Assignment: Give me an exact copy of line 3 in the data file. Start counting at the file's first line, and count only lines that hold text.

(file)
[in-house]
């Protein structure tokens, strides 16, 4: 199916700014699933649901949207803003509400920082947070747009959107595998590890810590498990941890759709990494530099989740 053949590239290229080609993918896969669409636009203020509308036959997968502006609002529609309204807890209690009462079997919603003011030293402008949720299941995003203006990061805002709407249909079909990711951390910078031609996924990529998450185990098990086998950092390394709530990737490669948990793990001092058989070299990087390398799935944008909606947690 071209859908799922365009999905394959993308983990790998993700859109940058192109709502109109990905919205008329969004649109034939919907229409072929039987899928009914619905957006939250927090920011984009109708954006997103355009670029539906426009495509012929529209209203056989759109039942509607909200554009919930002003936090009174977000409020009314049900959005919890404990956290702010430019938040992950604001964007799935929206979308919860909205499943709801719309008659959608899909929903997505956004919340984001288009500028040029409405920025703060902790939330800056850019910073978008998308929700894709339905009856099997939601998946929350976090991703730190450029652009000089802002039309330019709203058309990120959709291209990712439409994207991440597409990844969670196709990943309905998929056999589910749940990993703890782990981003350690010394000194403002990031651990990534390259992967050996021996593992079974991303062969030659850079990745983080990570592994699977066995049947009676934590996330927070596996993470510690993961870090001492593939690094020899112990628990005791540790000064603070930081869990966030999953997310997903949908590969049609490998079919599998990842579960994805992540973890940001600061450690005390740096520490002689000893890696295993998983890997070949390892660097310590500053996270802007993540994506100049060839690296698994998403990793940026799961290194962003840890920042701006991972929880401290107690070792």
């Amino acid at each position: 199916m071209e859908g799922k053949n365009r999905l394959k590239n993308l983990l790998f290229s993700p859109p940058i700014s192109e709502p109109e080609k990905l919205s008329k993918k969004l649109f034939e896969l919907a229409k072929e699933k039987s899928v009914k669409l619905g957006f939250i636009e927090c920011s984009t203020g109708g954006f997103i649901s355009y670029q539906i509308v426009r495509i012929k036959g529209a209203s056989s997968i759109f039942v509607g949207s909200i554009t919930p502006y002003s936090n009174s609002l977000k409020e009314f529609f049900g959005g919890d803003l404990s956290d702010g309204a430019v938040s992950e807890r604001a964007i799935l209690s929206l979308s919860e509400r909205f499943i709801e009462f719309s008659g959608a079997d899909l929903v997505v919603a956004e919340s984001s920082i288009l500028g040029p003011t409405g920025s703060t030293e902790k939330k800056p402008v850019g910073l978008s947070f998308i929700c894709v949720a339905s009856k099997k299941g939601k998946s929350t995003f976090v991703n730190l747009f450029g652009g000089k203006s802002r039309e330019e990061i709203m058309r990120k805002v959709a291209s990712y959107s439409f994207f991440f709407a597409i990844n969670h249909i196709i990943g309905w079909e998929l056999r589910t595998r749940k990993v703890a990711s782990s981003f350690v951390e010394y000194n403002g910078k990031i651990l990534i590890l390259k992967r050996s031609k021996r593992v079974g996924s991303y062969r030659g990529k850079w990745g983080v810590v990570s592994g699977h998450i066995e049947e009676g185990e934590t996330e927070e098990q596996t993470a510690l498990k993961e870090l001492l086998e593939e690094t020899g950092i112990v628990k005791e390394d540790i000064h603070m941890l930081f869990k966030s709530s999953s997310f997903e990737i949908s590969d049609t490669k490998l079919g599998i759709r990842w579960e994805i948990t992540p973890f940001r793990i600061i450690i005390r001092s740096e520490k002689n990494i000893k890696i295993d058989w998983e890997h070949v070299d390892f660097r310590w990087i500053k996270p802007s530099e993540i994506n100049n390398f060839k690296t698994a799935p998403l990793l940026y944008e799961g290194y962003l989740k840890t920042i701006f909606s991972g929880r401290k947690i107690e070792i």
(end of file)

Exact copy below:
């Amino acid at each position: 199916m071209e859908g799922k053949n365009r999905l394959k590239n993308l983990l790998f290229s993700p859109p940058i700014s192109e709502p109109e080609k990905l919205s008329k993918k969004l649109f034939e896969l919907a229409k072929e699933k039987s899928v009914k669409l619905g957006f939250i636009e927090c920011s984009t203020g109708g954006f997103i649901s355009y670029q539906i509308v426009r495509i012929k036959g529209a209203s056989s997968i759109f039942v509607g949207s909200i554009t919930p502006y002003s936090n009174s609002l977000k409020e009314f529609f049900g959005g919890d803003l404990s956290d702010g309204a430019v938040s992950e807890r604001a964007i799935l209690s929206l979308s919860e509400r909205f499943i709801e009462f719309s008659g959608a079997d899909l929903v997505v919603a956004e919340s984001s920082i288009l500028g040029p003011t409405g920025s703060t030293e902790k939330k800056p402008v850019g910073l978008s947070f998308i929700c894709v949720a339905s009856k099997k299941g939601k998946s929350t995003f976090v991703n730190l747009f450029g652009g000089k203006s802002r039309e330019e990061i709203m058309r990120k805002v959709a291209s990712y959107s439409f994207f991440f709407a597409i990844n969670h249909i196709i990943g309905w079909e998929l056999r589910t595998r749940k990993v703890a990711s782990s981003f350690v951390e010394y000194n403002g910078k990031i651990l990534i590890l390259k992967r050996s031609k021996r593992v079974g996924s991303y062969r030659g990529k850079w990745g983080v810590v990570s592994g699977h998450i066995e049947e009676g185990e934590t996330e927070e098990q596996t993470a510690l498990k993961e870090l001492l086998e593939e690094t020899g950092i112990v628990k005791e390394d540790i000064h603070m941890l930081f869990k966030s709530s999953s997310f997903e990737i949908s590969d049609t490669k490998l079919g599998i759709r990842w579960e994805i948990t992540p973890f940001r793990i600061i450690i005390r001092s740096e520490k002689n990494i000893k890696i295993d058989w998983e890997h070949v070299d390892f660097r310590w990087i500053k996270p802007s530099e993540i994506n100049n390398f060839k690296t698994a799935p998403l990793l940026y944008e799961g290194y962003l989740k840890t920042i701006f909606s991972g929880r401290k947690i107690e070792i």